A ballot committee was filed on July 1 to defeat Amendment A – a measure which intends to legalize recreational marijuana and make it widely available throughout South Dakota.

“Amendment A will appear on this November’s ballot and goes beyond making pot legal,” said David Own, chairman of the committee and president of the South Dakota Chamber of Commerce and Industry. “It makes recreational marijuana use a part of our state’s 131 year-old Constitution that cannot be amended by our state legislature.”

“This isn’t about getting high with your friends. This is about permanently expanding access to a drug that can have powerful consequences,” said Owen as he filed the paperwork for establishing the “NO Way on Amendment A” Committee.

Owen and committee believe that this vote is even more crucial because Amendment A actually puts recreational marijuana into the State’s Constitution - which means every change to this law will have to be put on the ballot. “There is no way this belongs in the Constitution, as no other regulated intoxicant is part of the Constitution including alcohol or even tobacco,” said Owen.

The campaign will be sharing documented facts about the challenges faced by states, such as Colorado and Washington, that have legalized recreational marijuana. This includes the dramatic impact recreational marijuana has had on car accidents and fatalities, increased use by young people and the staggering social costs resulting from legalization. “Proponents will promise new revenue for the government, but won’t discuss the related social costs that follow from expanded access to marijuana,” Owen said.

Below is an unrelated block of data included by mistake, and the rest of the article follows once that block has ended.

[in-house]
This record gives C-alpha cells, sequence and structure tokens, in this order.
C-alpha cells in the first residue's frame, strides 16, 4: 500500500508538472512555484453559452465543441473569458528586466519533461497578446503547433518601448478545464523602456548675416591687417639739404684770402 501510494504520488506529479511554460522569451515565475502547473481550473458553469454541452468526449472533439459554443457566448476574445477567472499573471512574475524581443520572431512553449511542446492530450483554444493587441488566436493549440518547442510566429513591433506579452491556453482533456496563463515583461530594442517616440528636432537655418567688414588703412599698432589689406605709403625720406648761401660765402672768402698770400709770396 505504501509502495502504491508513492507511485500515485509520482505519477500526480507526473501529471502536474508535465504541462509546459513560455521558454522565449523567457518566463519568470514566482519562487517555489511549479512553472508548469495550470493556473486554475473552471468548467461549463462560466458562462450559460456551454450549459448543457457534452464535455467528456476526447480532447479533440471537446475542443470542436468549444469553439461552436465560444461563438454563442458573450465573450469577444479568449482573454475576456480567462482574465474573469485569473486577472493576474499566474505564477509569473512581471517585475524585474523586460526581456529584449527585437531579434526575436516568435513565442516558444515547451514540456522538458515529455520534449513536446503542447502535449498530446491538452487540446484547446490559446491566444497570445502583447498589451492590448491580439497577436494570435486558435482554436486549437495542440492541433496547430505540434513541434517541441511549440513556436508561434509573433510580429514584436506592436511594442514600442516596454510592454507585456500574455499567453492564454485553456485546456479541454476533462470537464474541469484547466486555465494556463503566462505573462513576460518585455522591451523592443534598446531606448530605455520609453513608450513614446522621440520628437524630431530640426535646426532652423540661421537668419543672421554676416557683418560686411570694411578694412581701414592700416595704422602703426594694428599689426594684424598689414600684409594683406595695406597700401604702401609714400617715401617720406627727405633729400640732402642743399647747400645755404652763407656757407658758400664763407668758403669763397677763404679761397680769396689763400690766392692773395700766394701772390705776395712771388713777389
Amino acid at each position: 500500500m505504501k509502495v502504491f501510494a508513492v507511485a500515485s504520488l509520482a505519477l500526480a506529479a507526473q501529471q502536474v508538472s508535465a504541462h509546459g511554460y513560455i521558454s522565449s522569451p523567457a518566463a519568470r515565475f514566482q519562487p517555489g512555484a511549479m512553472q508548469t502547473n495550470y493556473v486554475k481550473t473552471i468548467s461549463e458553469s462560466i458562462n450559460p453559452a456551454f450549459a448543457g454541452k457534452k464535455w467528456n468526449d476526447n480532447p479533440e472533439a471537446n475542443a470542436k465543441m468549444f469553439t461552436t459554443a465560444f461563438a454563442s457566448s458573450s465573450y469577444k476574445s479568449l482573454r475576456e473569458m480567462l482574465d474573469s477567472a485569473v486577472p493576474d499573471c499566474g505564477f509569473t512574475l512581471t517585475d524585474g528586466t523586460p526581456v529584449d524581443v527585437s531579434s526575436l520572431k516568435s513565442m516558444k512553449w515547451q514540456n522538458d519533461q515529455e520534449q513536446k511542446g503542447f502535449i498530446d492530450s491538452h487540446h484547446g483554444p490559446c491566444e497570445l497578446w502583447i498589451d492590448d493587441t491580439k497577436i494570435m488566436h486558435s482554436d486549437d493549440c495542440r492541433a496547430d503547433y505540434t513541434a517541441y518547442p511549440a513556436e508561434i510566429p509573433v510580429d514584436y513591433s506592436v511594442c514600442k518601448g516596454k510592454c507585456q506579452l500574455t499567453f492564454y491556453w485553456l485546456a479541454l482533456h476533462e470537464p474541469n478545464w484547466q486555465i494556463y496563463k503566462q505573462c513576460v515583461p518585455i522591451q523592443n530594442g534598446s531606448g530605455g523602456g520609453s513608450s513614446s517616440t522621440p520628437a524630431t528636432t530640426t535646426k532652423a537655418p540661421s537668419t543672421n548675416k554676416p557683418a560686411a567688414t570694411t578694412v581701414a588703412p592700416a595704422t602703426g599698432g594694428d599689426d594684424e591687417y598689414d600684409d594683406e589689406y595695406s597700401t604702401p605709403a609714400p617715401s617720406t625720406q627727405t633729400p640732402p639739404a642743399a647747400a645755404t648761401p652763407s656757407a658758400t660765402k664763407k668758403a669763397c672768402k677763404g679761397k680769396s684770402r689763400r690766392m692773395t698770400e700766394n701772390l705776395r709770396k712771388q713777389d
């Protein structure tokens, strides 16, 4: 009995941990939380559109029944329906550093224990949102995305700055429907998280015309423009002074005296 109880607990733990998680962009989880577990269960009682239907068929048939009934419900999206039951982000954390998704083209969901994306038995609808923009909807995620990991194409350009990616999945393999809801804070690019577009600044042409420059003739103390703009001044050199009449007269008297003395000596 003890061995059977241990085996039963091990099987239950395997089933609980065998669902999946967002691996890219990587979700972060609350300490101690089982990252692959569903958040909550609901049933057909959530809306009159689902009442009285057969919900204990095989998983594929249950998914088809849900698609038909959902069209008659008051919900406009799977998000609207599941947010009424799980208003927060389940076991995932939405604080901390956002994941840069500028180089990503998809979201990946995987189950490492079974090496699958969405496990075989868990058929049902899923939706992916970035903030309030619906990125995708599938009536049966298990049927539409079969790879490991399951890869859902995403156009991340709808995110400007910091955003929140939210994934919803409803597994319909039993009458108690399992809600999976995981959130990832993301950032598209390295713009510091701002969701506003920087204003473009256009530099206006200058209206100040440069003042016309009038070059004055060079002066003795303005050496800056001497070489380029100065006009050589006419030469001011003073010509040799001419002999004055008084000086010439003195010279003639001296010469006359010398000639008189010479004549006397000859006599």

Business leaders from across South Dakota have expressed concerns about the impact legal access to marijuana will have on the workforce of the state. Many businesses have federal contracts that require employees to be fired if they test positive for THC – fellow business managers from states that have increased access to marijuana say it has had a negative impact on workers.

Additional business groups have already decided to join the ‘NO Way on A’ effort. These groups include law enforcement officials, public officials and social work leaders. As employers start to study the issue, Owen expects other groups to be making announcements throughout the summer.

Owen noted, “ ‘The No Way on Amendment A’ effort is focused solely on preventing the legalization of recreational marijuana and having it put into the State Constitution. ‘No Way on A’ is not addressing the use of medical marijuana, which is also on the ballot as Initiated Measure 26 and is described as “an initiative that creates a legal structure for the regulated use of THC for medical conditions, a more limited use and properly left to the public officials to regulate.”

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